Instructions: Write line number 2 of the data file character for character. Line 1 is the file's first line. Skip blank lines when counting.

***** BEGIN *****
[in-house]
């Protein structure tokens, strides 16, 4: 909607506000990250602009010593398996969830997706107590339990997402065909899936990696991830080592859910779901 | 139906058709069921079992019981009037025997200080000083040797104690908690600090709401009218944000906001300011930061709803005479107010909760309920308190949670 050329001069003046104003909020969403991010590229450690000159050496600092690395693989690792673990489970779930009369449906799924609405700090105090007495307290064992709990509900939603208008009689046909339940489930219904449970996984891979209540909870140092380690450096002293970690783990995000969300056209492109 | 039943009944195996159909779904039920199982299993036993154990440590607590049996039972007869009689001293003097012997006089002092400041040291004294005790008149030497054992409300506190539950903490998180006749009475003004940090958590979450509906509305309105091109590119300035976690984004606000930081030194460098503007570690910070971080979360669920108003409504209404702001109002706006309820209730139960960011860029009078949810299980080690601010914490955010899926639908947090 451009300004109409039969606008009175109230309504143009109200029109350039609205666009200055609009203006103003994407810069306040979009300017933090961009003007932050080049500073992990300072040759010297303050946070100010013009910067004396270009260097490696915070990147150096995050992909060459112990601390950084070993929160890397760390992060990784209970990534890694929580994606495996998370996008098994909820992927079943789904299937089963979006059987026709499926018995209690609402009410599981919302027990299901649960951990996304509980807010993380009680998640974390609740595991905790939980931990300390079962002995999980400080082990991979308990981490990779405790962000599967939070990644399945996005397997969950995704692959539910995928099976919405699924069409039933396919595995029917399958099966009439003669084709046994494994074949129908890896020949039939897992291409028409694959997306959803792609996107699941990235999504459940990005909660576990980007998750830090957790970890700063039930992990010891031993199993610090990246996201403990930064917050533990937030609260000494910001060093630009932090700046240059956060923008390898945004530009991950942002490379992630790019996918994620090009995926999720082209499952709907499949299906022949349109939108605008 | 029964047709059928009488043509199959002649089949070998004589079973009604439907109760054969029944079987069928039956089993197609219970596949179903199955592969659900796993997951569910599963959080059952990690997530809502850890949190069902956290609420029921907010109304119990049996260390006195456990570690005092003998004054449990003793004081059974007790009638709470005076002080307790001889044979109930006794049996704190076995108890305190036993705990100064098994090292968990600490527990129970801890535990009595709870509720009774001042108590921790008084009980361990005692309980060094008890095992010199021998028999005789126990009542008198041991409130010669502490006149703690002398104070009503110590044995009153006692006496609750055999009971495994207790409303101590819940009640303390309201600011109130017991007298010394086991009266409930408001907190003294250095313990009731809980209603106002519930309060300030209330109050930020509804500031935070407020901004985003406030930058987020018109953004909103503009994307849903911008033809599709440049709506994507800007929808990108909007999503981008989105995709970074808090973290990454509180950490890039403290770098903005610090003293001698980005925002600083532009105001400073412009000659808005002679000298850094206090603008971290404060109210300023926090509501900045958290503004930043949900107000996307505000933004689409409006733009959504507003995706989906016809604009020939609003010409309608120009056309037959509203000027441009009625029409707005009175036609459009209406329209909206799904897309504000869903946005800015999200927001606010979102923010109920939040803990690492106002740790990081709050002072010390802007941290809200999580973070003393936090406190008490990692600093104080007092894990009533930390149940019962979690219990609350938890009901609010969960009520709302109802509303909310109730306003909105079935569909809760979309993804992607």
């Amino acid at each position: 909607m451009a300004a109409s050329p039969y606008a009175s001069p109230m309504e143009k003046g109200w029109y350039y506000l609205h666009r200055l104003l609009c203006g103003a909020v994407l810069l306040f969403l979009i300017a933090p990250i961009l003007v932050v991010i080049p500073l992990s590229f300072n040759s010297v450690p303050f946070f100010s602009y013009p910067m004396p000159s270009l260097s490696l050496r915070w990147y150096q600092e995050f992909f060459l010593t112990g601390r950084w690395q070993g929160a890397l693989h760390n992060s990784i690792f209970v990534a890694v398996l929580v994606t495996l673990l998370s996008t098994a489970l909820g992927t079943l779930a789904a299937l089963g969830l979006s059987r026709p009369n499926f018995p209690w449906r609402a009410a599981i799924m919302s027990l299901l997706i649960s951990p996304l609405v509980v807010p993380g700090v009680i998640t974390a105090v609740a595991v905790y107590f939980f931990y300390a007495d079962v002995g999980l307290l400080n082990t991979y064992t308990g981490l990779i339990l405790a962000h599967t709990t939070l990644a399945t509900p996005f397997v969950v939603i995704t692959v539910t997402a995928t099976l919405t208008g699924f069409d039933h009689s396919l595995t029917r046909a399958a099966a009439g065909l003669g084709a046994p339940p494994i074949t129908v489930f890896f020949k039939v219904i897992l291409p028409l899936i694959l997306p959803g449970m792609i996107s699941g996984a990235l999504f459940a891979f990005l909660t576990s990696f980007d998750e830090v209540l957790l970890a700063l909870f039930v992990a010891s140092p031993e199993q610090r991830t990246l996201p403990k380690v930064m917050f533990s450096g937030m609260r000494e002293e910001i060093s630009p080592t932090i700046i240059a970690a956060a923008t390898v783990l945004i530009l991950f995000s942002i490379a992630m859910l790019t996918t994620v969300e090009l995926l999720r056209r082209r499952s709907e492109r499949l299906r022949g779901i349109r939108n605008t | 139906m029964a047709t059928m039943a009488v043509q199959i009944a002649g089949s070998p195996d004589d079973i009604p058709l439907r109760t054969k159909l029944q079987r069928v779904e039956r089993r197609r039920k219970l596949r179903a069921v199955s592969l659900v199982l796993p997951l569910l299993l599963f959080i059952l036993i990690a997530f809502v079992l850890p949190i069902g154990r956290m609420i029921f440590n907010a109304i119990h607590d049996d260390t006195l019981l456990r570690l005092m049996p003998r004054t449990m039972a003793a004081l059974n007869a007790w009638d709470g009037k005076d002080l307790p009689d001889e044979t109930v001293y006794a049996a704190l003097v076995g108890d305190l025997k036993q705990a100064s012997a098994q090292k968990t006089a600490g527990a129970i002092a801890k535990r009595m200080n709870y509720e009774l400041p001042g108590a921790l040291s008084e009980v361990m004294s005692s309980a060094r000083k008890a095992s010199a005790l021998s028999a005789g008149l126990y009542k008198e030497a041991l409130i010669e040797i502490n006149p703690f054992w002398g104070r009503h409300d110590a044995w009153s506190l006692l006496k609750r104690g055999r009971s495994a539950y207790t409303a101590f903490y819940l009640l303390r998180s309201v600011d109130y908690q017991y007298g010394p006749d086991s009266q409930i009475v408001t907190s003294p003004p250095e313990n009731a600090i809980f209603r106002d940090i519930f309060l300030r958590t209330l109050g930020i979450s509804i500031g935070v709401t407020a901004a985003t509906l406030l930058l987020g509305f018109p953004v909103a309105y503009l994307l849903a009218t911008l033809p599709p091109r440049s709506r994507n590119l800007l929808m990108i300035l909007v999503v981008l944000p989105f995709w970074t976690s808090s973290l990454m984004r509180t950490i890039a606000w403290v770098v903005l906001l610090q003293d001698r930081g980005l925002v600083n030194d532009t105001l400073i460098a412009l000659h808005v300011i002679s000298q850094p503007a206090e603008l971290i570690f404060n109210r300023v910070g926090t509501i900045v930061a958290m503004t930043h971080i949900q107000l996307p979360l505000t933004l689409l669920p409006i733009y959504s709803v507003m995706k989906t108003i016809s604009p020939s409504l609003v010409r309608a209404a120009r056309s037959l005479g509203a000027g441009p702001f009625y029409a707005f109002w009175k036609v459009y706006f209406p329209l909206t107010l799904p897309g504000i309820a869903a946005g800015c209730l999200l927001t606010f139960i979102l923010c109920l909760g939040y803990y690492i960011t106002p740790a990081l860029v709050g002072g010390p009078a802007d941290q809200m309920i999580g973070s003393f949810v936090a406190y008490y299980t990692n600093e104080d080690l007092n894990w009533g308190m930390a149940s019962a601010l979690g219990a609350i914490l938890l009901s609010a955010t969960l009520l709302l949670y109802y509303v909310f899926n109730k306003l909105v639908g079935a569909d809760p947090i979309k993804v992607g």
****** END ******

């Protein structure tokens, strides 16, 4: 909607506000990250602009010593398996969830997706107590339990997402065909899936990696991830080592859910779901 | 139906058709069921079992019981009037025997200080000083040797104690908690600090709401009218944000906001300011930061709803005479107010909760309920308190949670 050329001069003046104003909020969403991010590229450690000159050496600092690395693989690792673990489970779930009369449906799924609405700090105090007495307290064992709990509900939603208008009689046909339940489930219904449970996984891979209540909870140092380690450096002293970690783990995000969300056209492109 | 039943009944195996159909779904039920199982299993036993154990440590607590049996039972007869009689001293003097012997006089002092400041040291004294005790008149030497054992409300506190539950903490998180006749009475003004940090958590979450509906509305309105091109590119300035976690984004606000930081030194460098503007570690910070971080979360669920108003409504209404702001109002706006309820209730139960960011860029009078949810299980080690601010914490955010899926639908947090 451009300004109409039969606008009175109230309504143009109200029109350039609205666009200055609009203006103003994407810069306040979009300017933090961009003007932050080049500073992990300072040759010297303050946070100010013009910067004396270009260097490696915070990147150096995050992909060459112990601390950084070993929160890397760390992060990784209970990534890694929580994606495996998370996008098994909820992927079943789904299937089963979006059987026709499926018995209690609402009410599981919302027990299901649960951990996304509980807010993380009680998640974390609740595991905790939980931990300390079962002995999980400080082990991979308990981490990779405790962000599967939070990644399945996005397997969950995704692959539910995928099976919405699924069409039933396919595995029917399958099966009439003669084709046994494994074949129908890896020949039939897992291409028409694959997306959803792609996107699941990235999504459940990005909660576990980007998750830090957790970890700063039930992990010891031993199993610090990246996201403990930064917050533990937030609260000494910001060093630009932090700046240059956060923008390898945004530009991950942002490379992630790019996918994620090009995926999720082209499952709907499949299906022949349109939108605008 | 029964047709059928009488043509199959002649089949070998004589079973009604439907109760054969029944079987069928039956089993197609219970596949179903199955592969659900796993997951569910599963959080059952990690997530809502850890949190069902956290609420029921907010109304119990049996260390006195456990570690005092003998004054449990003793004081059974007790009638709470005076002080307790001889044979109930006794049996704190076995108890305190036993705990100064098994090292968990600490527990129970801890535990009595709870509720009774001042108590921790008084009980361990005692309980060094008890095992010199021998028999005789126990009542008198041991409130010669502490006149703690002398104070009503110590044995009153006692006496609750055999009971495994207790409303101590819940009640303390309201600011109130017991007298010394086991009266409930408001907190003294250095313990009731809980209603106002519930309060300030209330109050930020509804500031935070407020901004985003406030930058987020018109953004909103503009994307849903911008033809599709440049709506994507800007929808990108909007999503981008989105995709970074808090973290990454509180950490890039403290770098903005610090003293001698980005925002600083532009105001400073412009000659808005002679000298850094206090603008971290404060109210300023926090509501900045958290503004930043949900107000996307505000933004689409409006733009959504507003995706989906016809604009020939609003010409309608120009056309037959509203000027441009009625029409707005009175036609459009209406329209909206799904897309504000869903946005800015999200927001606010979102923010109920939040803990690492106002740790990081709050002072010390802007941290809200999580973070003393936090406190008490990692600093104080007092894990009533930390149940019962979690219990609350938890009901609010969960009520709302109802509303909310109730306003909105079935569909809760979309993804992607």